Want to protect your small or midsize business from a breach? Set up a VPN

As work becomes more mobile, secure network access is essential; here’s what you need to know

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As prices come down, vir­tu­al pri­vate net­works (VPNs) are becom­ing a must-have tool for many small-l and medi­um-size busi­ness own­ers. The grow­ing pop­u­lar­i­ty is a reflec­tion of the chaot­ic times in enter­prise com­put­ing, marked by mal­ware and ran­somware tar­get­ing vul­ner­a­ble sys­tems and a decen­tral­ized work force of glo­be­trot­ting employ­ees jug­gling sev­er­al gad­gets at once.

More SMB data is now stored in the cloud, too, often leav­ing com­pa­ny exec­u­tives at the mer­cy of the servers they don’t control.

Relat­ed sto­ry: As work­ers move out of the office, busi­ness secu­ri­ty risks multiply

SMB own­ers “need VPNs because the dig­i­tal era is under­way,” says Ruby Gon­za­lez, head of com­mu­ni­ca­tions at VPN provider Nord­VPN. “Peo­ple are work­ing remote­ly. The work envi­ron­ment is much more flex­i­ble. Indi­vid­u­als are being tar­get­ed all the time with scams.”

What is a VPN?

A VPN is a group of com­put­ers and servers in a secured pri­vate net­work that allows users on the pub­lic net­work, i.e., the inter­net, to enter only after using a ver­i­fied logon. The con­nec­tion is encrypt­ed, enabling autho­rized users to com­mu­ni­cate secure­ly and freely. It’s most­ly asso­ci­at­ed with the pri­vate net­works man­aged by com­pa­nies for its employ­ees work­ing remote­ly. A com­pa­ny VPN runs on top of the pri­vate net­work used in the office.

Relat­ed sto­ry: How VPNs can pre­serve your privacy

Oth­ers can access com­mer­cial­ly avail­able VPNs—whose servers often are in far-flung places—to hide their loca­tion through encrypt­ed logons or get around geo­graph­i­cal lim­i­ta­tions, such as brows­ing Face­book in Chi­na, where the social net­work is not allowed.

How does it work?

The user access­ing the VPN from a remote loca­tion must install a VPN client appli­ca­tion to com­mu­ni­cate with the network’s gate­way. The com­mu­ni­ca­tion includes log­ging in with a pass­word, which the VPN gate­way appli­ca­tion autho­rizes for access. VPNs also encrypt data that is fly­ing across the network.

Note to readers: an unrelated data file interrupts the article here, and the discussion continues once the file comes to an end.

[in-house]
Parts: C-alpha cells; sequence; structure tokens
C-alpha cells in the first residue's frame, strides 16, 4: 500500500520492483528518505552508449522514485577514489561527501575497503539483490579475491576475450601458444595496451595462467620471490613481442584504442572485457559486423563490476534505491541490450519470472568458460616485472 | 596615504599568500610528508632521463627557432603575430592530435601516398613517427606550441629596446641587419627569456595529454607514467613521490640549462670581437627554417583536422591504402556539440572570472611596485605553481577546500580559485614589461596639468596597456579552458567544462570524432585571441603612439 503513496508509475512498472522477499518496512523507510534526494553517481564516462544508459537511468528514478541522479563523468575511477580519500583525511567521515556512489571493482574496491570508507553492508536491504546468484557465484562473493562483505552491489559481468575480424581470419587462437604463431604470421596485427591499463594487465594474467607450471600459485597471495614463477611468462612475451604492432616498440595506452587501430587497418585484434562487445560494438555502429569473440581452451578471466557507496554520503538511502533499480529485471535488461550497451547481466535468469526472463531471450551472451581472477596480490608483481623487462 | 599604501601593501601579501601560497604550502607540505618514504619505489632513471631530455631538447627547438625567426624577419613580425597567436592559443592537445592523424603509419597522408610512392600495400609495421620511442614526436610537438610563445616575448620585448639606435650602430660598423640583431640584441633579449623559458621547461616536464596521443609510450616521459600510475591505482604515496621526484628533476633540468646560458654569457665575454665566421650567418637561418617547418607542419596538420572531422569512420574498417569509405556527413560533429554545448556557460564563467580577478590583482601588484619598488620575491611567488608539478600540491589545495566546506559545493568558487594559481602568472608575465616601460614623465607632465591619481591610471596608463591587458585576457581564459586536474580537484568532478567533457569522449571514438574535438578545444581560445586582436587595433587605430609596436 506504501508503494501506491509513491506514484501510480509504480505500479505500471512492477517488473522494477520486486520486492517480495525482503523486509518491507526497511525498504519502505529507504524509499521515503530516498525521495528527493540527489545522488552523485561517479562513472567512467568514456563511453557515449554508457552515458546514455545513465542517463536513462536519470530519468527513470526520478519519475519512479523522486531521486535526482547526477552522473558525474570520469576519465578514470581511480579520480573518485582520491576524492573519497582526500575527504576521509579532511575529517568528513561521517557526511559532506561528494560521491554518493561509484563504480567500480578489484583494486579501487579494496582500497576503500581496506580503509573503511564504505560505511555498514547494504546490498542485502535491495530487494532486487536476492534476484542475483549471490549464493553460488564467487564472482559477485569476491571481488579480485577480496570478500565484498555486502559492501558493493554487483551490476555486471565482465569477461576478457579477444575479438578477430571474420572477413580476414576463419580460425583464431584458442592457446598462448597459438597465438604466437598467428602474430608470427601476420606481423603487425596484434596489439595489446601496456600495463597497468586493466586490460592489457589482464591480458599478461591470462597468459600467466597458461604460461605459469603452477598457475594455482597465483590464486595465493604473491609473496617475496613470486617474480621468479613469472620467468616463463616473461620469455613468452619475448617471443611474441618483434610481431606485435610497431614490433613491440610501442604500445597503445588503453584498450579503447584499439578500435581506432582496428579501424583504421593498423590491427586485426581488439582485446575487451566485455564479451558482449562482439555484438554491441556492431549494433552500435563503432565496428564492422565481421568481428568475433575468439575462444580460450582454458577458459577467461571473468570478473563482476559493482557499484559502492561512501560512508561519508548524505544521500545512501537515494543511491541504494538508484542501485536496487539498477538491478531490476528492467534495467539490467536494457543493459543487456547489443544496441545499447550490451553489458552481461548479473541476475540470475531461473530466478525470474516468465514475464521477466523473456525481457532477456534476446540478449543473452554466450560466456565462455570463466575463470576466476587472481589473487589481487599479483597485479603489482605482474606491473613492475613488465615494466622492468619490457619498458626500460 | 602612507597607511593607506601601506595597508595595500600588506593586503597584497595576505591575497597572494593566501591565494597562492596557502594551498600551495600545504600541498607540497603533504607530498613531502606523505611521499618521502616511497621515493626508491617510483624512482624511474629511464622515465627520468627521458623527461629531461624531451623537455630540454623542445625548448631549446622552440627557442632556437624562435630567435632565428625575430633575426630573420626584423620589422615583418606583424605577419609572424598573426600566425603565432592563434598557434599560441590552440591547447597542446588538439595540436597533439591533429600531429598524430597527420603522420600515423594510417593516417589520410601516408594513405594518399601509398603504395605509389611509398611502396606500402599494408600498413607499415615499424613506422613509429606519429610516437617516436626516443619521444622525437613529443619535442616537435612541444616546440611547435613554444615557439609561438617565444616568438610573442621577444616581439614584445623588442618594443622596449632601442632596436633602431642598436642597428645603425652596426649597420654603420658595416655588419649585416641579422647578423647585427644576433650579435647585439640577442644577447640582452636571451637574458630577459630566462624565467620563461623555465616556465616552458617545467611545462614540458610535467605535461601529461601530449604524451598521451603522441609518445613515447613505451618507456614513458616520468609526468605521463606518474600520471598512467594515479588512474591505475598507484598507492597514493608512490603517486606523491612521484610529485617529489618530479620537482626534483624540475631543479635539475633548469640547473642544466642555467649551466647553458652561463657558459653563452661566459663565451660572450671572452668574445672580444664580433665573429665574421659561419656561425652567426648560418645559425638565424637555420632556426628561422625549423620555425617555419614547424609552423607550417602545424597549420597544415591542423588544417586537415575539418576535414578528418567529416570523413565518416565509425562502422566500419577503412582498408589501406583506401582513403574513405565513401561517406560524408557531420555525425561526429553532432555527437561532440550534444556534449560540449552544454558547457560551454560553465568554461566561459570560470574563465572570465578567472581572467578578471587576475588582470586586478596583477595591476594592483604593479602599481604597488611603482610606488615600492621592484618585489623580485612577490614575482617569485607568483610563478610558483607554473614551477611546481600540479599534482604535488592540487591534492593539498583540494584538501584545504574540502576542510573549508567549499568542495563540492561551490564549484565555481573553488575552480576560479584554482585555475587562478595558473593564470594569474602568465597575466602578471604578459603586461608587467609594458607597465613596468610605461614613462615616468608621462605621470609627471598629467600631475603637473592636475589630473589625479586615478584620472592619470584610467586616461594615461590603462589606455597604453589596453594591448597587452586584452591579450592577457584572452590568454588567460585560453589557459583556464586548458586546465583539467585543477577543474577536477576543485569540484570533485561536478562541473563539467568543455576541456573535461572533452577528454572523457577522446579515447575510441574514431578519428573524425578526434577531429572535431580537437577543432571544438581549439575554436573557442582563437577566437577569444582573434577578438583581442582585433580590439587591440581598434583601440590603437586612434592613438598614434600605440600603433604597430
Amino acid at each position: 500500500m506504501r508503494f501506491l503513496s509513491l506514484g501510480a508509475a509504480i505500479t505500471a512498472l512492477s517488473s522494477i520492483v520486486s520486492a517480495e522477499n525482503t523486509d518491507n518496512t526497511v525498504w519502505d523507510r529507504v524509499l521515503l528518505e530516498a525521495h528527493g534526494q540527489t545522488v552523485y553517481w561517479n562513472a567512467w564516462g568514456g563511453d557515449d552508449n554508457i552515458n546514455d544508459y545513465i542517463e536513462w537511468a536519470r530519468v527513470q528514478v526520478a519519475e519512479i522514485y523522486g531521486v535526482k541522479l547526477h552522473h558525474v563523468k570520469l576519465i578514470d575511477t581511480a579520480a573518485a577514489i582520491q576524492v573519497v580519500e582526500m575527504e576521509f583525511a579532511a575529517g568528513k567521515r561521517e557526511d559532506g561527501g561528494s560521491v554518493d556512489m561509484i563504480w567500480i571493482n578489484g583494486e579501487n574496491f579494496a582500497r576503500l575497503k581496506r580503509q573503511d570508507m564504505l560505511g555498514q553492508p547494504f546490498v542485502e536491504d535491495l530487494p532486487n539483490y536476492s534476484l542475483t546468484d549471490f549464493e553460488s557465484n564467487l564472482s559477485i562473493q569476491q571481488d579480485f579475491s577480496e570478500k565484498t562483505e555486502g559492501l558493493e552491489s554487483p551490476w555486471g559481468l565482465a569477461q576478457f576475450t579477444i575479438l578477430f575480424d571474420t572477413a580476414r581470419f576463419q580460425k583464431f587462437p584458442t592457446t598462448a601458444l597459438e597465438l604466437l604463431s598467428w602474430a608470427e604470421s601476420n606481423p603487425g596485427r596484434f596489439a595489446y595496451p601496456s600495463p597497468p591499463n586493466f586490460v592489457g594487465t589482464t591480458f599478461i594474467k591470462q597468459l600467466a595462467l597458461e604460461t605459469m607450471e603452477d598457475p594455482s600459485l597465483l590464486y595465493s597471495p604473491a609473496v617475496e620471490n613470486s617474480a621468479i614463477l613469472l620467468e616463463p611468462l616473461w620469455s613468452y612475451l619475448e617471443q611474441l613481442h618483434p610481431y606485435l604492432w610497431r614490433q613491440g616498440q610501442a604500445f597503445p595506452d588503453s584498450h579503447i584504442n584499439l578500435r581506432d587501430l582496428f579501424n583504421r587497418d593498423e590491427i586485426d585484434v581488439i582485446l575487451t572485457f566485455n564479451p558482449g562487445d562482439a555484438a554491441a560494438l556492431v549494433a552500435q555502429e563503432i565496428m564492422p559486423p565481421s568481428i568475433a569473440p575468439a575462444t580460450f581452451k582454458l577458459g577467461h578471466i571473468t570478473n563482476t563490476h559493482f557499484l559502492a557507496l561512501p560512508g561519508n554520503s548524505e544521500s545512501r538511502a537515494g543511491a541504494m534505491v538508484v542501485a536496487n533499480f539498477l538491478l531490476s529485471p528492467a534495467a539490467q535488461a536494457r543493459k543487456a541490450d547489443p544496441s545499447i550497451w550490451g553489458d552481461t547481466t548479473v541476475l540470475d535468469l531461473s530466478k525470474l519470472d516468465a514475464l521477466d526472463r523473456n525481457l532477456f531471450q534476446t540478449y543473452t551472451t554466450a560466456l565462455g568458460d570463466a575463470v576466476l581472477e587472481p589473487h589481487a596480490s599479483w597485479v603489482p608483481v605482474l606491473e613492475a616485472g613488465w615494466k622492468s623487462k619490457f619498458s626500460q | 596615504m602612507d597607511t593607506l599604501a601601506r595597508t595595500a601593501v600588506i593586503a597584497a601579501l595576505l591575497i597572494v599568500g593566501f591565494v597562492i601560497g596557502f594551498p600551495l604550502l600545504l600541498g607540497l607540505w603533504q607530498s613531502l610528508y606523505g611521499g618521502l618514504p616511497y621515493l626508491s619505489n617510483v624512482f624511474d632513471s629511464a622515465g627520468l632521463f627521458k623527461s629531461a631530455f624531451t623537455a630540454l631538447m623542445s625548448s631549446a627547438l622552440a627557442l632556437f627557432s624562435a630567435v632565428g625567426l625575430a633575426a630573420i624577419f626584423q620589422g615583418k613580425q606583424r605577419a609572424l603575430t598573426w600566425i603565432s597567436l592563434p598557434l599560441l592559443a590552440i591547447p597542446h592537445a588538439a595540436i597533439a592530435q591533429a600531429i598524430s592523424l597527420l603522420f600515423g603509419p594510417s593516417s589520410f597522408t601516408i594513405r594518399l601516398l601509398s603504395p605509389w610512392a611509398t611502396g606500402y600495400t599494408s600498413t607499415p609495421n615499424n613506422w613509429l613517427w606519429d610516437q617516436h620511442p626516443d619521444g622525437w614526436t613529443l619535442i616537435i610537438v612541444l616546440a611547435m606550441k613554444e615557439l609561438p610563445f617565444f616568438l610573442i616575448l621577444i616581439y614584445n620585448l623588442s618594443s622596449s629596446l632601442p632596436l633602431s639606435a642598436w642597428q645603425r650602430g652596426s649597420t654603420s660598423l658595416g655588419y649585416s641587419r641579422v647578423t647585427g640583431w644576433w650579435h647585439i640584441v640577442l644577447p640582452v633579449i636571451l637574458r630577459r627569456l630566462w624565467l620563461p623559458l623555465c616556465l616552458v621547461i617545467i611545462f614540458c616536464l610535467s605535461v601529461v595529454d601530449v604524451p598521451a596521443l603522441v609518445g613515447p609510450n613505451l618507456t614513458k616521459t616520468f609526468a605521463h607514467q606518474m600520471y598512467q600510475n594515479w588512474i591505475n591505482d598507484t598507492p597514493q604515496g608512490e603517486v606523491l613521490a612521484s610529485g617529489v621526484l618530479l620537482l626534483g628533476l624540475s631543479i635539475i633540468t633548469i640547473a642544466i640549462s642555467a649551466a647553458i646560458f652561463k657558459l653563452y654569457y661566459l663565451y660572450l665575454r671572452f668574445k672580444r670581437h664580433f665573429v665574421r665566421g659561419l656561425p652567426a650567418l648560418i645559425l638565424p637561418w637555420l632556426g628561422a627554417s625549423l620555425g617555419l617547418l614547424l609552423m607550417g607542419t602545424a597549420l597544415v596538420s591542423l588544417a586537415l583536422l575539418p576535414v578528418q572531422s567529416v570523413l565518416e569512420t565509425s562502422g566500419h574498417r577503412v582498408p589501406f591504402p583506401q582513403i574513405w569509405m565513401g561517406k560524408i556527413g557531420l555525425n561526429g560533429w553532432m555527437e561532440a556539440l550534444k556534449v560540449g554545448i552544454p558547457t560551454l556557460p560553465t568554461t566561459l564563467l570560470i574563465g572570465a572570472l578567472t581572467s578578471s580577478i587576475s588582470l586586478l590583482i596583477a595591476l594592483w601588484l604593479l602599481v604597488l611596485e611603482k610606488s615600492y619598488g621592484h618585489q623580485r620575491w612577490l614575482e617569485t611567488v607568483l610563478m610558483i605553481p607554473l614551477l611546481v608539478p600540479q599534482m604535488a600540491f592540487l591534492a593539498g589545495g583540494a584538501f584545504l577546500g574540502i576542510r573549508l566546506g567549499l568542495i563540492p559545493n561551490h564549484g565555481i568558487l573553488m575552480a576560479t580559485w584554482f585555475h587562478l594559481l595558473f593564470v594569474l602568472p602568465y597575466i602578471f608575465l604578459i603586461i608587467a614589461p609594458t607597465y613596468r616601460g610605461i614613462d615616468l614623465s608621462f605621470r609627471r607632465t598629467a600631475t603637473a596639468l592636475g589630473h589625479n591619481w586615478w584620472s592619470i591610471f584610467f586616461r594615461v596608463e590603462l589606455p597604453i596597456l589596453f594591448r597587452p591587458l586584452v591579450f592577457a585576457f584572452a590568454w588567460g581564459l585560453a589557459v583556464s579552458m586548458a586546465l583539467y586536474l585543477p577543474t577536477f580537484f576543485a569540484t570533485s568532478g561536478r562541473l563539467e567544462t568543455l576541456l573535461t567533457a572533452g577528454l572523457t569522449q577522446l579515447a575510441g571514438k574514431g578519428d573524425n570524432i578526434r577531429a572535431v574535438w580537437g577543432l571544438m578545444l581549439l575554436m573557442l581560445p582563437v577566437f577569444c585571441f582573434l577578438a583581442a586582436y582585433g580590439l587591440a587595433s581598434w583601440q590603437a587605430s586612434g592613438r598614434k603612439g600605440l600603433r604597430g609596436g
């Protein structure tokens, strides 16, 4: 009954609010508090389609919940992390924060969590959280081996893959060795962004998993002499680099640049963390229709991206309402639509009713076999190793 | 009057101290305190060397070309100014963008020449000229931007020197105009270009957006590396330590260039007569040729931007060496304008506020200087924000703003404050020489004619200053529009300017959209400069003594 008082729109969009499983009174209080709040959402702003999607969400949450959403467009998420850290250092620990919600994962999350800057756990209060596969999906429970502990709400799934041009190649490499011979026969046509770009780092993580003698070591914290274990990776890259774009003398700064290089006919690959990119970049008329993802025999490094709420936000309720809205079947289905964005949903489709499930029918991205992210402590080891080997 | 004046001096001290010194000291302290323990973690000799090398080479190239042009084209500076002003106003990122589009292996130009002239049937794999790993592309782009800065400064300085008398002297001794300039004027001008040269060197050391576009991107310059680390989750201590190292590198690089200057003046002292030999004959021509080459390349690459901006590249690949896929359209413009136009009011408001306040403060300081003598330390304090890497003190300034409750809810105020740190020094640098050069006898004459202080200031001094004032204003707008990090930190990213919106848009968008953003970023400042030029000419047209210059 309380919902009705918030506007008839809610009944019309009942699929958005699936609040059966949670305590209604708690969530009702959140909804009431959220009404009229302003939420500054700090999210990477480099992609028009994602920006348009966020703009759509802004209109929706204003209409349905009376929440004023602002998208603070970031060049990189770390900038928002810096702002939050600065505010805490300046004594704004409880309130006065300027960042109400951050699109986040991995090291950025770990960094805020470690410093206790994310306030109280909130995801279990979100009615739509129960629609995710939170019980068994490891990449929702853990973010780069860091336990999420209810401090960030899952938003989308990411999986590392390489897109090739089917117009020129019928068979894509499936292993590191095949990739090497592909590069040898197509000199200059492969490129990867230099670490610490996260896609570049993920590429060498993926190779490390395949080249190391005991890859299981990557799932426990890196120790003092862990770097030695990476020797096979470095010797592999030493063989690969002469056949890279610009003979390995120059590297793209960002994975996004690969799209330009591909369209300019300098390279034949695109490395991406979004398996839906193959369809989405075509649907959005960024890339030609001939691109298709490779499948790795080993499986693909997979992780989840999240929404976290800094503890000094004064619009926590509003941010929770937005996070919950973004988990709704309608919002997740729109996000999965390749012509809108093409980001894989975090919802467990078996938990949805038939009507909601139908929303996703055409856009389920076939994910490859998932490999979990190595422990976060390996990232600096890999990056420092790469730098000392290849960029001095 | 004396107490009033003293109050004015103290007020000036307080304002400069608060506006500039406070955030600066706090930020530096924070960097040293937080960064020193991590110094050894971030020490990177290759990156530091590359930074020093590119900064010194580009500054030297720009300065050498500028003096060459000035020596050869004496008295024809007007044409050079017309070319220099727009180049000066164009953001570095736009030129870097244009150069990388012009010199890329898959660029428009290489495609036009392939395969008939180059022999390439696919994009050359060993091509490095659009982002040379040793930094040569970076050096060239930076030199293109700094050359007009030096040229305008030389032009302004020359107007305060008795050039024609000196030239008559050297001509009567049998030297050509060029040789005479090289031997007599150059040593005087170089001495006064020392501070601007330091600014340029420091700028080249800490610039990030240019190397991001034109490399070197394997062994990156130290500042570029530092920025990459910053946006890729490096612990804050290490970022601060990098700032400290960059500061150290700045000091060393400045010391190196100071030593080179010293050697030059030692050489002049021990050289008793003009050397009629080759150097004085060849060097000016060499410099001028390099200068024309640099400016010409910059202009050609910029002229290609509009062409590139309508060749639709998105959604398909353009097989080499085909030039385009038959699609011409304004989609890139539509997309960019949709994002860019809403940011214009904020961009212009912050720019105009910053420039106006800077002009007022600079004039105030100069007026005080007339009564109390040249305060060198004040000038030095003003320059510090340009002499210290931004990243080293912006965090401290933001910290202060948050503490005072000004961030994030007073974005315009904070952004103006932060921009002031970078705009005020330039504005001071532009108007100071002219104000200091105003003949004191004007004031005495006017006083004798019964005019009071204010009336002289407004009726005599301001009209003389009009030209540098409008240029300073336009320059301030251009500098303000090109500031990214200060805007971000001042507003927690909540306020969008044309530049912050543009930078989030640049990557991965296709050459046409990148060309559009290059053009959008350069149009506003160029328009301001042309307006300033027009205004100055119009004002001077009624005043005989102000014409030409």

A SMB own­er can set up a VPN with a suite of net­work pro­tec­tion soft­ware and servers. But pop­u­lar off-the-shelf appli­ca­tions, such as Win­dows Serv­er and some fire­wall soft­ware, also come with do-it-your­self solu­tions. SMB own­ers also can pay a month­ly fee to sub­scribe to com­mer­cial VPNs.

How do VPN types differ?

For those look­ing to set up in-house VPNs, know­ing there are a vari­ety of VPN pro­to­cols could help in the process. They include Open­VPN, the IPsec-based VPN and Point-to-Point Tunneling.

Open­VPN is an open-source soft­ware appli­ca­tion for cre­at­ing VPNs. For encryp­tion, it uses the SSL pro­to­col, which pro­vides data and com­mu­ni­ca­tions secu­ri­ty in the network.

The IPsec-based VPN is one of the most pop­u­lar pro­to­cols cur­rent­ly in the mar­ket. It’s built into the hard­ware made by some of the largest com­pa­nies, such as Cis­co Sys­tems. It’s often used with anoth­er pro­to­col, called the Lay­er 2 Tun­nel­ing Pro­to­col, that is built into some Win­dows Serv­er soft­ware. They’re fair­ly easy to install, and many enter­pris­es con­tin­ue to use the com­bi­na­tion as a default option.

The Point-to-Point Tun­nel­ing Pro­to­col (PPTP) was once pop­u­lar since it came with Win­dows soft­ware. Its client appli­ca­tions are built into many com­put­ers. But many enter­pris­es no longer use or sup­port it because data is not encrypted.

Why is usage grow­ing among SMBs?

Scary head­lines of hack­ers scam­ming busi­ness own­ers is cer­tain­ly moti­vat­ing VPN pur­chas­es. But prices of com­mer­cial VPNs also have plum­met­ed in recent years. Some are free or charge less than $10 per user per month. And many of these com­mer­cial options are cheaper—not to men­tion easier—than cre­at­ing your own VPN at the office.

Nord­VPN, for exam­ple, offers busi­ness accounts for less than $5 per employ­ee per month, Gon­za­lez says. Its busi­ness accounts come with a ded­i­cat­ed account man­ag­er. “It used to be a very tech-focused ser­vice. But it’s now get­ting eas­i­er, pret­ti­er and user-friend­lier,” she says.

What’s impor­tant when shop­ping for a VPN?

If pos­si­ble, try to find out your prospec­tive VPN ven­dors’ cus­tomer ser­vice. Gen­er­al­ly, more finan­cial­ly secure ven­dors pro­vide bet­ter cus­tomer expe­ri­ence. They have more servers, updat­ed tech­nol­o­gy and more staffers. Larg­er VPN ven­dors also have servers in more coun­tries, giv­ing you a big bas­ket of vir­tu­al logon options. “It’s also pos­si­ble to get (your own) ded­i­cat­ed VPN serv­er or a ded­i­cat­ed IP address,” Gon­za­lez says. “We have 1,000 servers in 58 coun­tries. Our servers are every­where except Antarctica.”

Free ser­vices are fine for many indi­vid­ual cus­tomers, but may not be appro­pri­ate for busi­ness own­ers. They’re often loaded with ads. And data traf­fic, while encrypt­ed, may be tracked for cus­tomized ads.

More sto­ries relat­ed to VPNs and SMB net­work security:
Busi­ness­es must remem­ber shared cloud secu­ri­ty requires shared responsibility
SMBs can DCEPT attack­ers with free net­work mon­i­tor­ing tools
SMBs must under­stand and counter new dig­i­tal risks

Posted in Featured Story, Small and midsize businesses